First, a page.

Friday Five highlights music by Washtenaw County-associated artists and labels.
This week features hip-hop from Hi Potent C & Omnichron, video-game-inspired music from Test Device and Quality Jones, funk and fusion by Morel Compass, and dance-floor bangers from Price.
Hi Potent C & Omnichron, OmniPotentC
This mini-album has been floating around for a few months, mostly on Ypsi rapper Hi Potent C's website, but it finally hit the streaming services this month. Potent's laconic flow is complemented perfectly by Omnichron's jazzy, atmospheric production—until the last track where both artists must have slammed a bunch of coffee because the duo goes OFF with speed and power. OmniPotentC is an excellent collab and I look forward to their future throwdowns.
Test Device, "Positionlight"
I don't know Ann Arbor's Test Device, but they've been making music for almost a decade going by Bandcamp release dates: the only other recording on the site, Lost Data, is from 2013. "Positionlight" is a chiptune-inspired industrial synth jam.
Quality Jones, Ambassador EP
Ann Arbor's Quality Jones is another chiptune / video-game-inspired composer, and if the universe ever approaches normalcy again, I'm booking a massive concert featuring local artists working in this milieu. It might be an all-weekend festival, too, such is the quantity and quality of musicians exploring these genres in Washtenaw County.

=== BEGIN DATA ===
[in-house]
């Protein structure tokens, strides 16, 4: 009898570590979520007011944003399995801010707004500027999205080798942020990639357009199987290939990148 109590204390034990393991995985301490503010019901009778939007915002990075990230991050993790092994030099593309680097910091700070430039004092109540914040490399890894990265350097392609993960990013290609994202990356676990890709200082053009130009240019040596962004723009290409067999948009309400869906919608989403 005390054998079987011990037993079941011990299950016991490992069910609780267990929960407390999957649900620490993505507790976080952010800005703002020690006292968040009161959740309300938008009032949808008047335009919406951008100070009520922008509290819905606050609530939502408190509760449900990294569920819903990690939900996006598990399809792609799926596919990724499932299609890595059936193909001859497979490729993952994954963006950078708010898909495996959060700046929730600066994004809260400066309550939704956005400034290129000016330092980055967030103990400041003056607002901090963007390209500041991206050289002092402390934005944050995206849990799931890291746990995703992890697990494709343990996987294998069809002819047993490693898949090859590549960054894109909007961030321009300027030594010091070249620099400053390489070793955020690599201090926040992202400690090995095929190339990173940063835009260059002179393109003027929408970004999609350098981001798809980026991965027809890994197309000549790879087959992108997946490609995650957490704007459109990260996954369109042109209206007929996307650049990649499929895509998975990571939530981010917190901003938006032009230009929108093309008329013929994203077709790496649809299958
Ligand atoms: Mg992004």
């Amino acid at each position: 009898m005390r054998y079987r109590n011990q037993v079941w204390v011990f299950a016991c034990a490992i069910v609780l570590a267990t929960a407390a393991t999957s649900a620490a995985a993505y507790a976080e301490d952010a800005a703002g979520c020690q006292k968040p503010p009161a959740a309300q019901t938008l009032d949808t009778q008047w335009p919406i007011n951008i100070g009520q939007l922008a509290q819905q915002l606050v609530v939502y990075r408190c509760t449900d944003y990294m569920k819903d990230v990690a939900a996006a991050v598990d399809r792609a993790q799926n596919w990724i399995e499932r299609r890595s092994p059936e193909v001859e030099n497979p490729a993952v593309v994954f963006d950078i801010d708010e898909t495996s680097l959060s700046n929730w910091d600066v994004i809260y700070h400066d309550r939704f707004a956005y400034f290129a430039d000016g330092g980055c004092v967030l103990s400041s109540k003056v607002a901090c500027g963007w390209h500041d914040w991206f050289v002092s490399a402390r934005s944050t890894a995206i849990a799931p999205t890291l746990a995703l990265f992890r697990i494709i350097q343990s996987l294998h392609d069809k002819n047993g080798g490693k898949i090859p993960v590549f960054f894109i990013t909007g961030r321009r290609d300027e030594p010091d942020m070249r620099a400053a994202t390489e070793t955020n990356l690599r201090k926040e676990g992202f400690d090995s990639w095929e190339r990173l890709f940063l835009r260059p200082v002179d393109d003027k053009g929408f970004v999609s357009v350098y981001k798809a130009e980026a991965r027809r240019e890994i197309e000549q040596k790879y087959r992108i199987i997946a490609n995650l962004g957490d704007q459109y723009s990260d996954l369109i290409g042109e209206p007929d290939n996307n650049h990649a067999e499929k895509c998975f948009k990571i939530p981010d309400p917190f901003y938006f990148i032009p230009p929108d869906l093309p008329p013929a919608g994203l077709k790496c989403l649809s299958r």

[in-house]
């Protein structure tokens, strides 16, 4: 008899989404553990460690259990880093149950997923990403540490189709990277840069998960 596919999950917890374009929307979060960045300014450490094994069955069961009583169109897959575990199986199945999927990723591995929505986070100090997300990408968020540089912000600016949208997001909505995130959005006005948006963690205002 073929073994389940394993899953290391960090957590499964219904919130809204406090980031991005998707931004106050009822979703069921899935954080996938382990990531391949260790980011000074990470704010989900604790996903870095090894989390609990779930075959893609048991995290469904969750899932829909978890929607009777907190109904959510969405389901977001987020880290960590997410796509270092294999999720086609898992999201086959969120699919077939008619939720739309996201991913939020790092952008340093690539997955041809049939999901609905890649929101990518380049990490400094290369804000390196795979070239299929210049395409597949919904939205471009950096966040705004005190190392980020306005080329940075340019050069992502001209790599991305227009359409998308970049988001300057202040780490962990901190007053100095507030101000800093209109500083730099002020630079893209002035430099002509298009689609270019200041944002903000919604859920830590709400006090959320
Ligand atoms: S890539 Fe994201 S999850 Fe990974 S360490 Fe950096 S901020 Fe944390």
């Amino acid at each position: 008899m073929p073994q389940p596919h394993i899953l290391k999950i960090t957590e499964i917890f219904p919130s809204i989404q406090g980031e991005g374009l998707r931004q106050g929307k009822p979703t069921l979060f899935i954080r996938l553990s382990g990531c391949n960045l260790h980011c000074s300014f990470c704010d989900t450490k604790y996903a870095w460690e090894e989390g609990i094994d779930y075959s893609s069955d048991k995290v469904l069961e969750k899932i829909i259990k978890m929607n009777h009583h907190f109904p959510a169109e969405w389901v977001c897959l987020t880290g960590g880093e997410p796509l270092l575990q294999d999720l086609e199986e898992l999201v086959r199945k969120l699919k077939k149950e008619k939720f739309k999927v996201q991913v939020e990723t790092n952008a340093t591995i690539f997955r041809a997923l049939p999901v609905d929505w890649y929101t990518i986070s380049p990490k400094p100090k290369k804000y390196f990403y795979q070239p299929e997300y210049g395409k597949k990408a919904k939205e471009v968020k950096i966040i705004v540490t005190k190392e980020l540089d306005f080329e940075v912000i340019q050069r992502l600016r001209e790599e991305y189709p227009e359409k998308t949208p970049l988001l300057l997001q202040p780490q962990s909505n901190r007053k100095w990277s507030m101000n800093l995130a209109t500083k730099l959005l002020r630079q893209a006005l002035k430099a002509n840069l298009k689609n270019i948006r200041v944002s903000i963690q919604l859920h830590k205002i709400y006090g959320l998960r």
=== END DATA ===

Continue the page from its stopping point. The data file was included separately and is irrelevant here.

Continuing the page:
Morel Compass, Demonstration of Insecurities and Abilities
Based on the cover art, I assumed Ann Arbor's Morel Compass might be a metal or punk group. But Jake Kitley's one-man band explores funk, folk, and jam-band styles, and the tunes seem to be built primarily from the bass on up.
Price, Keweenaw Industrial Vol. 1
The none/such label got its start when its creators were University of Michigan students, many of whom have since dispersed to various parts of the globe. But Michigan—the state and the university—still plays a big part of the label's identity. I don't know anything about Price, but I assume they're from the Upper Pennisula because Keweenaw Industrial Vol. 1 is built on field recordings made in the remote Michigan county. But these aren't ambient explorations but rather techno-influenced bangers, including a dancefloor-ready remix by Detroit artist Rebecca Goldberg.
Christopher Porter is a library technician and the editor of Pulp.
Hi everyone! My name is Dan, and I am the artist behind Quality Jones, listed above. I am honored to be featured here next to some seriously great talent.
After discovering a potential name conflict with a business elsewhere in the US, I have decided to be proactive and change my artist name to "Uranium Jones." My bandcamp page is similarly changed, https://uraniumjones.bandcamp.com/ - Thanks to everyone who has checked me out so far.